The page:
Pubdate: Fri, 15 Sep 2000
Source: East Bay Express (CA)
Copyright: 2000 Express Publishing Company LLC
Contact:  (510) 540-7700
Address: PO Box 3198, Berkeley, CA 94703-0198
Author: Tim Kingston


Just when things were starting to look a little grim on the medical
marijuana front, what with the Supreme Court's recent stay that
prohibits the Oakland Cannabis Buyers Cooperative from distributing
medical marijuana, at least for the time being, another federal court
has offered medical marijuana advocates a ray of sunshine.

Last week, as the result of a First Amendment class action suit filed
against the federal government by doctors and patients statewide, US
District Court Judge William Alsup in San Francisco permanently
prohibited the federal government from investigating, interviewing, or
threatening to yank the prescription privileges of doctors who
recommend that patients use medical marijuana to treat symptoms of
life-threatening and debilitating diseases.

The Alsup decision is the latest wrinkle in what has turned into a
fast-moving legal battle over medical marijuana.

Many of the most recent decisions have centered on the Oakland
Cannabis Buyers Cooperative (OCBC) in downtown Oakland. But while both
the Alsup and Oakland cases are about medical marijuana, the first is
strictly a free-speech First Amendment case, while the second is an
effort to carve out a legal space for the distribution of medical
marijuana, using a defense of medical necessity.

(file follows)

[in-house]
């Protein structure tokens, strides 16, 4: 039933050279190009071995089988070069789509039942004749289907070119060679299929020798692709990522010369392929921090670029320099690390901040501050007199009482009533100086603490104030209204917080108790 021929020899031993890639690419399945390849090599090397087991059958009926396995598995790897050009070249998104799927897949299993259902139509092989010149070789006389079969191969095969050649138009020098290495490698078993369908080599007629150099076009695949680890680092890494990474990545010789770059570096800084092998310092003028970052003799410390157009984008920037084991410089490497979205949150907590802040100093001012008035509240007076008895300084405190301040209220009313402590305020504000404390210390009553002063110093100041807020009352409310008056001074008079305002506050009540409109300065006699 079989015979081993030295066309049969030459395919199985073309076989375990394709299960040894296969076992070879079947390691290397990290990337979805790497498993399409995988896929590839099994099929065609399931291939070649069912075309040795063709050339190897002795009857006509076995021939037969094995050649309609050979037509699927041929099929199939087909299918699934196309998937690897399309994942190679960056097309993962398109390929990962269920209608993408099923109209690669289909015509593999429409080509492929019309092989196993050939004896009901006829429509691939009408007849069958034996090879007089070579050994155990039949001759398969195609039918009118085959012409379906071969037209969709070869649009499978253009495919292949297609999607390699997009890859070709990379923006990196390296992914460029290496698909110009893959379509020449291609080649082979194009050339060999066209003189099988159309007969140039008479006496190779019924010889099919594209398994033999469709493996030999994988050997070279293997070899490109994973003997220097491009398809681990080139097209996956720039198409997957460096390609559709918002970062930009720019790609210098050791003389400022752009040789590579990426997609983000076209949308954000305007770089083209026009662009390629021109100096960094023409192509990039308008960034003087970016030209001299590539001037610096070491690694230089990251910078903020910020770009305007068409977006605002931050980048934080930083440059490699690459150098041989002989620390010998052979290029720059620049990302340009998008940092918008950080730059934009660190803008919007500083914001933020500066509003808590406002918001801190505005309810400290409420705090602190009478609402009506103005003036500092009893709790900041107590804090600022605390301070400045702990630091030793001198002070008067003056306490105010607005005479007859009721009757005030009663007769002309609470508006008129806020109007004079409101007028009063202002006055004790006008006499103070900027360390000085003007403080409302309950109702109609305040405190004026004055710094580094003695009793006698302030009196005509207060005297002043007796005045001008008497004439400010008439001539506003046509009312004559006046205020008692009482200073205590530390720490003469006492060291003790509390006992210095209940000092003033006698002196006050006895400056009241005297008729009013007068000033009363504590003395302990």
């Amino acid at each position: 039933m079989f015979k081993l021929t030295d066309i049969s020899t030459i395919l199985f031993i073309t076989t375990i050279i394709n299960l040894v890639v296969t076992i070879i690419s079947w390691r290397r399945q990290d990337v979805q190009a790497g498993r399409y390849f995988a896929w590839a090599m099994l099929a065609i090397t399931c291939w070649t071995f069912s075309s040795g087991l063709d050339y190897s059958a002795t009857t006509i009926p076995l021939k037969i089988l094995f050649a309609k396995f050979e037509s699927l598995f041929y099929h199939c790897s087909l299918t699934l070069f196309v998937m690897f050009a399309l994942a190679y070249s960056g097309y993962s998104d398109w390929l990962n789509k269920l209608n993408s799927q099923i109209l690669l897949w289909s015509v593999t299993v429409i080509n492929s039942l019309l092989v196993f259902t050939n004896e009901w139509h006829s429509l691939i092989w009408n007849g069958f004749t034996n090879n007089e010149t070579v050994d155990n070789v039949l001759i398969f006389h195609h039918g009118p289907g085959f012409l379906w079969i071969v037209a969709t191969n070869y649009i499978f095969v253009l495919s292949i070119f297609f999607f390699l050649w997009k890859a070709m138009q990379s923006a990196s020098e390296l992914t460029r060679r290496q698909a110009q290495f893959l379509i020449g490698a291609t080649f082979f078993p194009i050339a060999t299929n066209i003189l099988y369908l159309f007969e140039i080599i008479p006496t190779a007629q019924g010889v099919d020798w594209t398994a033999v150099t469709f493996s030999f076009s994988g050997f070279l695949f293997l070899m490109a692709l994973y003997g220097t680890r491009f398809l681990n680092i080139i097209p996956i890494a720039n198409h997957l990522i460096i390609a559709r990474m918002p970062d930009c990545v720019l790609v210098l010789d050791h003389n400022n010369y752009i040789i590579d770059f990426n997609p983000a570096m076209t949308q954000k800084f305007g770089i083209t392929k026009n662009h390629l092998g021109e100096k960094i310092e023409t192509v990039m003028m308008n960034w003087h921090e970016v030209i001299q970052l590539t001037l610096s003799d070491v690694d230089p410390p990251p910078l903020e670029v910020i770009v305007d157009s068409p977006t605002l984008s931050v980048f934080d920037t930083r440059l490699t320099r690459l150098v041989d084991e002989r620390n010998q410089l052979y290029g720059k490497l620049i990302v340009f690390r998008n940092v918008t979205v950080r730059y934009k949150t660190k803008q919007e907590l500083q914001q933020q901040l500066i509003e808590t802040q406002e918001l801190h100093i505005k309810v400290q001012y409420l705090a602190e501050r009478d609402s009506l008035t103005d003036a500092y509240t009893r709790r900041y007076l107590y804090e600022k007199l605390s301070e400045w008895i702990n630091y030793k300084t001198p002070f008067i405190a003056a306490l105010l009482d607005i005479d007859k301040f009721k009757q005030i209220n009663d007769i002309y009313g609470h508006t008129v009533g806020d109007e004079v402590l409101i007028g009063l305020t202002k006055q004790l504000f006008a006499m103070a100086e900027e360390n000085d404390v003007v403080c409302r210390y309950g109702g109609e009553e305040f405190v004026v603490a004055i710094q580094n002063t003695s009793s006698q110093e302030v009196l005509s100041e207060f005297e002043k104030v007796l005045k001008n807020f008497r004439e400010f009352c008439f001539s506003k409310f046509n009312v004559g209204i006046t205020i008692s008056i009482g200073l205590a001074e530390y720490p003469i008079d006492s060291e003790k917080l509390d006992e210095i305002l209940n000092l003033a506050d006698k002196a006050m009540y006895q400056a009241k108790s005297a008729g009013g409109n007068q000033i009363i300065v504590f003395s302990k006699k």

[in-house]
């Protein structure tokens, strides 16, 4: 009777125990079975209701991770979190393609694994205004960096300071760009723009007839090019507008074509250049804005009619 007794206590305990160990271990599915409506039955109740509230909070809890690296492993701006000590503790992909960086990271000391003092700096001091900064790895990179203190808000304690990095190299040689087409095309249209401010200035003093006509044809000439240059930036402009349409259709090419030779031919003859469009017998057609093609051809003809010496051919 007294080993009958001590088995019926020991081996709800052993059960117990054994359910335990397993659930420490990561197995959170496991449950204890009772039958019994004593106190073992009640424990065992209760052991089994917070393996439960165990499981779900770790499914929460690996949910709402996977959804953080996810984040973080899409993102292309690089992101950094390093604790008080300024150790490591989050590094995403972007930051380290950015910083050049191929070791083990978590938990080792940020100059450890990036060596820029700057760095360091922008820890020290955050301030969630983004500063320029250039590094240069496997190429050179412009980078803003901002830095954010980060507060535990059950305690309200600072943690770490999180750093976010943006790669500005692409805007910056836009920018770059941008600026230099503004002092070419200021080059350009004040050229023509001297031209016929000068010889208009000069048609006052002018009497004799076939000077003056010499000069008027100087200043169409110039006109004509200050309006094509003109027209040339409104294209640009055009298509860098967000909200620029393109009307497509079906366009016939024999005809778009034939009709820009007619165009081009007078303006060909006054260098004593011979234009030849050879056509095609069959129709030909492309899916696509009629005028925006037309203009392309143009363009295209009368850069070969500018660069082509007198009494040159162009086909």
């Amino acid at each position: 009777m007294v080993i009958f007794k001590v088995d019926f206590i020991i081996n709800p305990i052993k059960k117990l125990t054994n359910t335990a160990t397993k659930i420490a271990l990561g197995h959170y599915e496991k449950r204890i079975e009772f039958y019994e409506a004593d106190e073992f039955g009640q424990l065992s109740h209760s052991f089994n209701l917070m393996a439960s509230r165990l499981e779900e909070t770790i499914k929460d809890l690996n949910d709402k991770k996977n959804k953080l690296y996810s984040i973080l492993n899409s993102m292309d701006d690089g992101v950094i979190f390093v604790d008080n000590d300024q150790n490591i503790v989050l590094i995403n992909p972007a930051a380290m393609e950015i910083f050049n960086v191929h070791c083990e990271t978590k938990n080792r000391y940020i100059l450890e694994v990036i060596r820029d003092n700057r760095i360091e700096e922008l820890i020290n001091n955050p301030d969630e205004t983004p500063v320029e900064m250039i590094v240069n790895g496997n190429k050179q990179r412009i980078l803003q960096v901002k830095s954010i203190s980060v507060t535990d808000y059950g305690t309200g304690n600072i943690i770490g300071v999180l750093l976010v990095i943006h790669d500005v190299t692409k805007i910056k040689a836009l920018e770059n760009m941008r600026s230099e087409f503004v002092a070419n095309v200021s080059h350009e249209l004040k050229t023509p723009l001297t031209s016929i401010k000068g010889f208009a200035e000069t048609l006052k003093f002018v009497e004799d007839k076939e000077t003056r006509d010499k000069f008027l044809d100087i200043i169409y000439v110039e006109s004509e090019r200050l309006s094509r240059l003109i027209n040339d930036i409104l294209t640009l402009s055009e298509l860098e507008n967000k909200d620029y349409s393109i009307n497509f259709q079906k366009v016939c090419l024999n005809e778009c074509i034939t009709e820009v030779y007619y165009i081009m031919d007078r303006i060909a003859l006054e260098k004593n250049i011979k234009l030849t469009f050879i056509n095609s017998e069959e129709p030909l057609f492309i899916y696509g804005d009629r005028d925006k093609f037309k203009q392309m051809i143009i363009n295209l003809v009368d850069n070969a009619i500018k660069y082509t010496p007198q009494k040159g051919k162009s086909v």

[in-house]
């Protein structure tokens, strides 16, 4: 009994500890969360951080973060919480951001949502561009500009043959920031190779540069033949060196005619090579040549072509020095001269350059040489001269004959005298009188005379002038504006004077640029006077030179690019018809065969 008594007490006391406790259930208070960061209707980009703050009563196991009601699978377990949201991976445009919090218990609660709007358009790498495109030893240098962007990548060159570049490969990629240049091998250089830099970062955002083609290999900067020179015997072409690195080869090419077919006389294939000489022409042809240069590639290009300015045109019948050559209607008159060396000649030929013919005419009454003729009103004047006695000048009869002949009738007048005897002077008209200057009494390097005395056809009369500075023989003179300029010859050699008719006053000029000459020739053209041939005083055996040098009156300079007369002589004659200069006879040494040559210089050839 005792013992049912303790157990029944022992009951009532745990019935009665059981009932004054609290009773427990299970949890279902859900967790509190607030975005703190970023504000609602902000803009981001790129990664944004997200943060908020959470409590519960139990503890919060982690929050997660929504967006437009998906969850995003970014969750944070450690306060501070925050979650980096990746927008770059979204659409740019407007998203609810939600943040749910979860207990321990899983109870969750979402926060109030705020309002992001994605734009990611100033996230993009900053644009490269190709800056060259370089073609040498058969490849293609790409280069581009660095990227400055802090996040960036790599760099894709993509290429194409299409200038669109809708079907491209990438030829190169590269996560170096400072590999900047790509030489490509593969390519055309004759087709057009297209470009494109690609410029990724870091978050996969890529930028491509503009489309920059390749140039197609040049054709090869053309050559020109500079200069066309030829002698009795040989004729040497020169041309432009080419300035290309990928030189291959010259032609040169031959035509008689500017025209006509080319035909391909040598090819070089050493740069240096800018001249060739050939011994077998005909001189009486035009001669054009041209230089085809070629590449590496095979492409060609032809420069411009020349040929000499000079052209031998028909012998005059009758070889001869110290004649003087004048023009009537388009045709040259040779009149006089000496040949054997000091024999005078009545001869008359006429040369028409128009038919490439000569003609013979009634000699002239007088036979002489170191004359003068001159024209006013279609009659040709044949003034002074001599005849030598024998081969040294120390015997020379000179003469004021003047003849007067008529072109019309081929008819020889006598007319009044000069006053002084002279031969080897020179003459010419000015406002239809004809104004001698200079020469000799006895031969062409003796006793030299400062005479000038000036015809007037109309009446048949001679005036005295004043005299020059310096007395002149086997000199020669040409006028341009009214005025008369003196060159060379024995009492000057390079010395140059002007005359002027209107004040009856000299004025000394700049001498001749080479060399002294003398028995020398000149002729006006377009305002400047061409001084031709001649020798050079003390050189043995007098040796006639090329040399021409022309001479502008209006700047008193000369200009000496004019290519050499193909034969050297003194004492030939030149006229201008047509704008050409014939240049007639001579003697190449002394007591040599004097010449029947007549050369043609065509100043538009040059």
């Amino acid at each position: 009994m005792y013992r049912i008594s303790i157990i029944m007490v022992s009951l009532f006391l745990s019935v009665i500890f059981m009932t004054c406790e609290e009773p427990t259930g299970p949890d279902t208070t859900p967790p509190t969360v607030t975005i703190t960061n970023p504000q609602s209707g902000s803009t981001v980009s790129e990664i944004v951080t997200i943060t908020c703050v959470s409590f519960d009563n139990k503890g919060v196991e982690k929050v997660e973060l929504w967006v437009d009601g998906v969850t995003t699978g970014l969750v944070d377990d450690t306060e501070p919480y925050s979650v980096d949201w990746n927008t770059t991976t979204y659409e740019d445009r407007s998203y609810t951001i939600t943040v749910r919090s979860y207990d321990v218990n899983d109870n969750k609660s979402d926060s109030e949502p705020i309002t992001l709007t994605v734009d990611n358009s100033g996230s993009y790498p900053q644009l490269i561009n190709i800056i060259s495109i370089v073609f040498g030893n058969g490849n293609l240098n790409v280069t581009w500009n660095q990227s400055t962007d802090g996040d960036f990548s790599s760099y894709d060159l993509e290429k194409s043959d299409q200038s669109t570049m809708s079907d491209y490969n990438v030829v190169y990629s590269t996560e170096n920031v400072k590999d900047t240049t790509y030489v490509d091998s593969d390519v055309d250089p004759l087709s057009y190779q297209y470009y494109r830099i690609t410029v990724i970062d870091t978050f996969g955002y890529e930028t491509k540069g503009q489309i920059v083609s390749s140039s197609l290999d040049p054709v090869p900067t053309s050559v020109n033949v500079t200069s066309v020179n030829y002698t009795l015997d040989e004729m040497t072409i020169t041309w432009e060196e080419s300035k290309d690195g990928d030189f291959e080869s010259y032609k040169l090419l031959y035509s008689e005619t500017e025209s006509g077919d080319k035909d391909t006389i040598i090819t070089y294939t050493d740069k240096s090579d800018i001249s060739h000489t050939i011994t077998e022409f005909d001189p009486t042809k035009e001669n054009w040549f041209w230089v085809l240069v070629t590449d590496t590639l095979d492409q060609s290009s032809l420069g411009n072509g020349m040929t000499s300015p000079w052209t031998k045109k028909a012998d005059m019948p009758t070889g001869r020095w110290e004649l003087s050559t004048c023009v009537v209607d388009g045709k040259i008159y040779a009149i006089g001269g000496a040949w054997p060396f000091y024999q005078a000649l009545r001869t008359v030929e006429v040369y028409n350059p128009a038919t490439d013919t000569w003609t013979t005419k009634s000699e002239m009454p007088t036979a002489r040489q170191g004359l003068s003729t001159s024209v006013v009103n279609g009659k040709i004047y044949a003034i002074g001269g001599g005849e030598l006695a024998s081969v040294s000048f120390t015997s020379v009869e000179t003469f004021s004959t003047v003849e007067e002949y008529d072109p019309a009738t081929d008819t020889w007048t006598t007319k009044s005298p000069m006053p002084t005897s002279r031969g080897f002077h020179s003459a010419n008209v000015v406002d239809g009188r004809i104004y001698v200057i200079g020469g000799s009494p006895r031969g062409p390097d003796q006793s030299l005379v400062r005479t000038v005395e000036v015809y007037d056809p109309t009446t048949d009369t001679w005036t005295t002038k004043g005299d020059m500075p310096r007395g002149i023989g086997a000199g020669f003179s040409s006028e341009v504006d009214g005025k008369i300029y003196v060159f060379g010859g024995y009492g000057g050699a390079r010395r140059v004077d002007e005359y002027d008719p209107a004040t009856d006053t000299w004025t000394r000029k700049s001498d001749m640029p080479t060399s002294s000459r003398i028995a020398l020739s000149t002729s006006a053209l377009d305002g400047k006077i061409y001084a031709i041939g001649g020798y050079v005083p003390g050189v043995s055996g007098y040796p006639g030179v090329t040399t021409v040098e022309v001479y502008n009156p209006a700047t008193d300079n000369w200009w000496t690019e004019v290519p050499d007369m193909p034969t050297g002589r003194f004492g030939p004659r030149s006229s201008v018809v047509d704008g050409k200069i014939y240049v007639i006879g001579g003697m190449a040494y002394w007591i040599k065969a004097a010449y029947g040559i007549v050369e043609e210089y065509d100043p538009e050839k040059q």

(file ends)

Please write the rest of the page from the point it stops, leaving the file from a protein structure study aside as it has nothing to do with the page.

The Alsup decision, says Robert Raich, attorney for the OCBC,
"continues to illustrate how intellectually, morally, and legally
bankrupt the federal government's position is with regard to medical
cannabis." Of course, Raich could use a boost after the Supreme
Court's recent stay that told the OCBC to cease distributing medical
marijuana until the Supreme Court reviews the entire issue. "That
stay," said Raich, "is obviously a disappointment." But, he adds, "it
is really just a bump in the road. The immediate issues in this case
will be decided later."

Outside the Law  At the heart of the OCBC's case is the contention
that the medical use of marijuana is justified by medical necessity;
medical marijuana advocates argue that the drug offers relief for
conditions such as AIDS, chronic pain, and nausea.

The necessity defense, says Ellen Komp of the Lindesmith Center, an
anti-war-on-drugs advocacy group that contributed to the class action
First Amendment suit, "is saying that you are admitting you are
breaking the law, but you have a necessity to do so. It is a
life-or-death situation. It is a defense of `I stole a boat to save a
drowning man.' It is a common-law defense that has been on the books
for a long time."

In other words, the OCBC is trying to prove not that the distribution
of medical marijuana is legal under federal law, but that it is legal
outside of federal law. If this succeeds at the Supreme Court level,
it will carve out a precedent for medical marijuana dispensaries
nationwide. Such a precedent could be crucial: While Proposition 215,
passed by voters in 1996, allows patients and caregivers to grow
marijuana, not everyone has the time, energy, and funds necessary to
grow the plant successfully. That means people need dispensaries like
the OCBC.

Of course, that's not how the federal government sees it. Although
Prop. 215 allows possession and cultivation by patients and their
caregivers, the definition of "caregiver" is the issue that's up for

Jeff Jones, executive director of the OCBC, explains, "If you talked
to [the authors of Prop. 215], they said that it legalized everything:
medical marijuana use, growth, distribution. [But] if you talked to